Because your website is yours, you can stop people from coming to it, if they don’t abide by your terms and conditions. When you have a termination clause, you can tell your visitors the expectations you have from them when they visit your site. If a visitor can’t follow this, then you are allowed to terminate use. Termination is especially useful for those who have memberships and subscriptions. Most termination clauses contain two standard points:
1. If you violate the terms and conditions, the owner can revoke access;
And 2. The business is allowed to terminate for any reason at the discretion of the business.
Some things that businesses include for grounds for termination are stealing your intellectual property, making disparaging comments, and not paying the fee if it’s a membership or subscription service.
Bonus: Include a clickwrap so that your visitor has to expressly agree to your terms. I’m still trying to figure out how to add a clickwrap pop up without a ton of pop-ups on my page. But in short, a clickwrap is a pop up that says, “I agree.” It is a legally secure and easy way of creating binding agreements with your visitors online. There are a few legal cases that discuss clickwrap.
Now that you know, are you going to include these sections in your terms and conditions? Do you have terms and conditions on your website at all? If you don’t, you can grab it from my contract template shop. It takes about 15-20 minutes to fill in, and costs 1/2 the price of hiring an attorney.
This question gets asked to me time and time again. When should my small business register its trademark? And I’ll give you the lawyerly answer, which is, it depends. I’ve recommended many of my clients to wait, but I’ve also recommended clients to start before their business even opens. If you aren’t sure if it’s time to register your trademark, use the following factors below, and see if any of them applies to you.
You’ve chosen a name that you don’t want anyone else to have
I have seen it so many times. Someone comes up with a name that they worked really hard to create, and soon enough, someone else starts using it. Now they’re trying to trademark it, and you have to battle over the name. If you had registered the trademark, you would already have the exclusive rights. Thus, the other company would have to choose another name. So if you are totally in love with a name and you CANNOT let it go, then do a search on Google and social media to make sure that name hasn’t already been taken. If it hasn’t been taken or you don’t think it’s been taken, then you can move forward to the next steps to register your trademark.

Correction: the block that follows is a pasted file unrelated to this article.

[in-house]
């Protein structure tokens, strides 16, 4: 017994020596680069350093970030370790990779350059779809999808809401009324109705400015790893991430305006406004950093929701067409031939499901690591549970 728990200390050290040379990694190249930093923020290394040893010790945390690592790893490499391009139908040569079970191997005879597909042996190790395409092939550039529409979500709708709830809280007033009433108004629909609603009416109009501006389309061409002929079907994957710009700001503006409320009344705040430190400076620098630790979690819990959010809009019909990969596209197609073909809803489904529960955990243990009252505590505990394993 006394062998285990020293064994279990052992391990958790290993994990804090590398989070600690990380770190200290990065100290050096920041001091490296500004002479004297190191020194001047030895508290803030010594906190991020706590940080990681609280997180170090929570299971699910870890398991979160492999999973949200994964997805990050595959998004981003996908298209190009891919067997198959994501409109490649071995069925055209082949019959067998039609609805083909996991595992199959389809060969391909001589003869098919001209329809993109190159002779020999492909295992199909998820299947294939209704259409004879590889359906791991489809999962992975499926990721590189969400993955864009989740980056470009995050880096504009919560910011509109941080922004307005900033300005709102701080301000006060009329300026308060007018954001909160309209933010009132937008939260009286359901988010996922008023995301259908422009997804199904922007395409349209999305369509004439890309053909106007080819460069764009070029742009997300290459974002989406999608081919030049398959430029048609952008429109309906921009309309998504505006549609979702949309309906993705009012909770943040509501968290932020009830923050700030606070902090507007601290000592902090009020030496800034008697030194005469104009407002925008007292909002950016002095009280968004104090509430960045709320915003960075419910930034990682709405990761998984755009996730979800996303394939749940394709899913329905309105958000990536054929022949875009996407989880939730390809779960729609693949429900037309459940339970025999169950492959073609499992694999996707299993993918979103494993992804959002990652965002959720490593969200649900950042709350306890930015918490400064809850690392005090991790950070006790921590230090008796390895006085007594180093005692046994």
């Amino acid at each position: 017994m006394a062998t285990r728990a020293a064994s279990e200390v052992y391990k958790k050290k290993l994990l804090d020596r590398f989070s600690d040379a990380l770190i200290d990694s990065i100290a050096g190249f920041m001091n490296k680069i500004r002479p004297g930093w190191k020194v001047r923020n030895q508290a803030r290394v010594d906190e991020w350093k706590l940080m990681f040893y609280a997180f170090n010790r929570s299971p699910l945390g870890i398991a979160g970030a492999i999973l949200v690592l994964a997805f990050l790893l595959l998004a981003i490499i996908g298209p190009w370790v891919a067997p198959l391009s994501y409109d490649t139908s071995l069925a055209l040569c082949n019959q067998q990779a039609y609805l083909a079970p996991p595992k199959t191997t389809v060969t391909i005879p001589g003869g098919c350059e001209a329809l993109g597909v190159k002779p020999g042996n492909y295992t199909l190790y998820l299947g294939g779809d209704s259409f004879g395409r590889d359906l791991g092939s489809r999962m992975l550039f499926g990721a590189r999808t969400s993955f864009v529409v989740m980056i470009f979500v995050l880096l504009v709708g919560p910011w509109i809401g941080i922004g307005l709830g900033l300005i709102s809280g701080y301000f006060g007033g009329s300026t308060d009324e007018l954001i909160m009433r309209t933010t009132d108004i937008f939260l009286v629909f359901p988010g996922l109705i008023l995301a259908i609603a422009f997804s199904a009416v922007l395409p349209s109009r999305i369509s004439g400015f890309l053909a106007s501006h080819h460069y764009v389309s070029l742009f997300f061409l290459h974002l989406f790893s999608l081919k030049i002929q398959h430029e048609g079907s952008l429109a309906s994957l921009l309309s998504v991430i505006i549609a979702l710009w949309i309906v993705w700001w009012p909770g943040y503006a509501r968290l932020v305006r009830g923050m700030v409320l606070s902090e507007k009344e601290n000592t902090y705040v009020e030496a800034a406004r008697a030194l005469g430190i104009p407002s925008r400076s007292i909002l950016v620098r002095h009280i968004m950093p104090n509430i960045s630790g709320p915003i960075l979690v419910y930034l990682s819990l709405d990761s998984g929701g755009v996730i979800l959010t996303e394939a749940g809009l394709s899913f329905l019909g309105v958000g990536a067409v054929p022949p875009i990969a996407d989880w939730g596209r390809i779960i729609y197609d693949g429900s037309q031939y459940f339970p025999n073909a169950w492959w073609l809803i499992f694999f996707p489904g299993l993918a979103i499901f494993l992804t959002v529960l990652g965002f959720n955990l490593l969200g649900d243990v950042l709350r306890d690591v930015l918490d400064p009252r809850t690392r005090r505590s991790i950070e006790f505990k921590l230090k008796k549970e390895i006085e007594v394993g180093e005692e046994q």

Your name is in the media
If you or your business has gone viral, then it’s time to move forward with the trademark process. As much as I deplore the family, the Kardashians do this ALL THE TIME. If anything they do goes viral, they try to cash in so that other people can’t use their trademarks for monetary gain. Registering your trademark takes about a year, so it’s definitely not something that happens overnight. But people are waiting on the sidelines to cash in. I covered a story on Instagram about Meg Thee Stallion trademarking “Hot Girl Summer,” but there was already someone who filed first. So now Meg Thee Stallion has to wait in line for her application to hit the trademark examiner’s desk. It sucks, but that’s how it goes in the trademark streets. Going viral happens in a snap second, so you want to be ready to file when it does.
Your business is sustaining itself
Many people don’t want to invest in their trademarks when they first open their business. The most common factors are not sure about keeping the name or your small business is unable to afford to register your trademark. If you don’t even know if you are going to keep the same name, why invest if you’ll have to pay for the new trademark? But the more common reason is that most small businesses can’t afford to trademark when they first open up shop. However, if you are consistently turning a profit that is actually sustaining your business, then it’s time to start looking into the trademark process. This means that people are actually buying from you. When your business is sustaining itself, more than likely, more companies are going to want to work with you. These companies are using you for your brand reputation. When your small business registers its trademark, these companies are going to take you more seriously and are more willing to invest in any collaborations that you do.
I believe that everyone should start looking into trademarking sooner rather than later. Even if you don’t register immediately, you will have some knowledge of how the process works and the costs. At that point, you can build a plan around it.
If you are ready to start the trademark process, use the form below. Wilson Murphy Law will be in touch shortly after.
Your business is growing and you’ve been hearing the buzz about registering a trademark all over entertainment blogs.